Tabletop Review – Pirates of the Spanish Main

It’s been a while since I’ve posted.  Time to get something new up here for you to enjoy.  It’s a tabletop game review!

PotSM 7-smTonight we met up at a local tavern with a friend to play a new (to us) tabletop game called Pirates of the Spanish Main.  It’s a play on the fantasy of when ships sailed the Caribbean, plundering gold and making port on their own secret island hideouts.  While the game is currently out-of-print, it’s still a great game and has a cult following.

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An example of a ship card. From left to right across the top: number of masts, cargo space, movement, and cannon power.

The game begins with setting up the playing board.  Islands can be placed all around the table, some of which may hold treasure for players to capture.  The players then choose a set of ships and crew, using a pool of points to “buy” them.  The amount of gold placed about the game, as well as the number of points used to purchase ships and crew, can be varied to change the length and difficulty of the game.  Ships are them placed at each player’s home island.  The ships and crew came in the form of playing card-sized punch cards.  Once chosen, players would pop out each piece and assemble each ship, placing crew members next to the now-empty punch cards to indicate to which ship each crew member is assigned.  Each ship and crew will have a special ability.  Some ships get advantages during attacking, while others might get a disadvantage.  For example, captains might allow both movement and attack for a particular ship each round, making them particularly valuable.

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Closeup of a ship assembled from punched out pieces. Note the die on the forward mast to indicate a cannon placed there, as well as the pirate flag on the rear deck.

Ships and crew members were sold in packs, almost like trading cards.  So you never knew what you’d end up with until you opened the pack.  Now, you can find various sets and individual bits on the internet.  Ships and crew members each belong to a specific country (such as Britain, Spain, etc.) or they were pirate ships and crew members.  These are indicated on the upper-left portion of the ship cards, or by crew names.  Each ship also has a small flag to indicate its loyalty.  Crew placed on each ship must match that of the ship.

Once everyone is ready, players place their ships at their home island.  Each round allows each ship a single action, unless crew members state otherwise.  (i.e. the Captains)  The ships will state their speed, cargo, and attacking power on their respective cards.  Movement is measured using the ship’s card edges.  The “S” and “L” represent the short and long sides of the cards.  If a ship shows a movement of “S+L”, then you can move (in straight lines) one length of the short edge and one length of the long edge.  Movement can be done in any direction, and is measured from the bow of the ship.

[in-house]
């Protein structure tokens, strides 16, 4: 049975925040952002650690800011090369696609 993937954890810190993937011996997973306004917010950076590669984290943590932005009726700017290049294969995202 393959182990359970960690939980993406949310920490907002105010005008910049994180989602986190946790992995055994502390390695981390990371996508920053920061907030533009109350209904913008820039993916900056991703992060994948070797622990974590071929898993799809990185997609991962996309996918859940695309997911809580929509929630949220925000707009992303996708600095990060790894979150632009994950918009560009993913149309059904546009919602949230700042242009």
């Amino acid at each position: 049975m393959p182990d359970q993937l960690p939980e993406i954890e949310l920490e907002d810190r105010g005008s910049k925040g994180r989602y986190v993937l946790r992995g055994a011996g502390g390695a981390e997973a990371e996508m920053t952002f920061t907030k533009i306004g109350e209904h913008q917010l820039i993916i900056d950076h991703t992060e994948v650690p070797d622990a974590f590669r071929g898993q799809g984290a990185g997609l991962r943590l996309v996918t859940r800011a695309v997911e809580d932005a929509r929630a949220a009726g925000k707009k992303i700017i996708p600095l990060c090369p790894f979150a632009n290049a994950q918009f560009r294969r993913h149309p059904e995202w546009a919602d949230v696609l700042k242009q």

Attacking can take multiple forms.  The most common attack is using cannons.  On the ship’s card, a white die indicates a short-range cannon, and a red die is a long-range cannon.  As with movement, these distances are measured from the respective masts on each ship using the long or short edges of a card to make sure the enemy ship is within range.  Then a die is rolled to determine the outcome.  The roll must be higher than that indicated on the card to hit the enemy vessel.  A hit removes a mast from the enemy ship, and thereby removes one of their cannons, as well.

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Card for a crew member. the numbered circles are treasure coins to be popped out and placed on various islands during the game.

There are various rules for ramming, boarding, pinning, and plundering other ships, as well as killing enemy crew members.

Later editions of the game also introduced terrain obstacles, such as reefs and seaweed.  Small ships can safely navigate reefs, while large ships can plow through seaweed.  There may be penalties incurred if other ships try to navigate these areas, making them risky shortcuts.

To win the game, one player must secure enough gold such that no other player can win the game.  This is done by moving ships to various islands that contain treasure, loading it up, and taking it back to that player’s home island.  But, they must beware.  If other players damage their ships, they may be dead in the water.  A ship that has no more masts is considered “derelict” and cannot move.  Players may attempt to tow that ship back to their base, securing whatever treasure it contains and incorporating it into their own fleet.  But the original owner has the opportunity to scuttle that ship, making sure no one will ever take that treasure.

Ships starting at their home island.

Ships starting at their home island.

Overall, the game is excellent and requires quite a bit of strategy.  Placement, attacking, and blocking other players’ movements will play heavily in the outcome of the game. However, care must be taken when setting up the game to ensure players and treasure are spaced evenly and fairly to avoid trapping someone between other players at the start of the game.  We ran into this situation, and I saw the brunt of it.  Nevertheless, it was still lots of fun.

We all had a great time playing this game.  I enjoyed it so much that I may have to see about finding a copy for myself.  It might not be easy, but I could definitely see adding this one to our game library.

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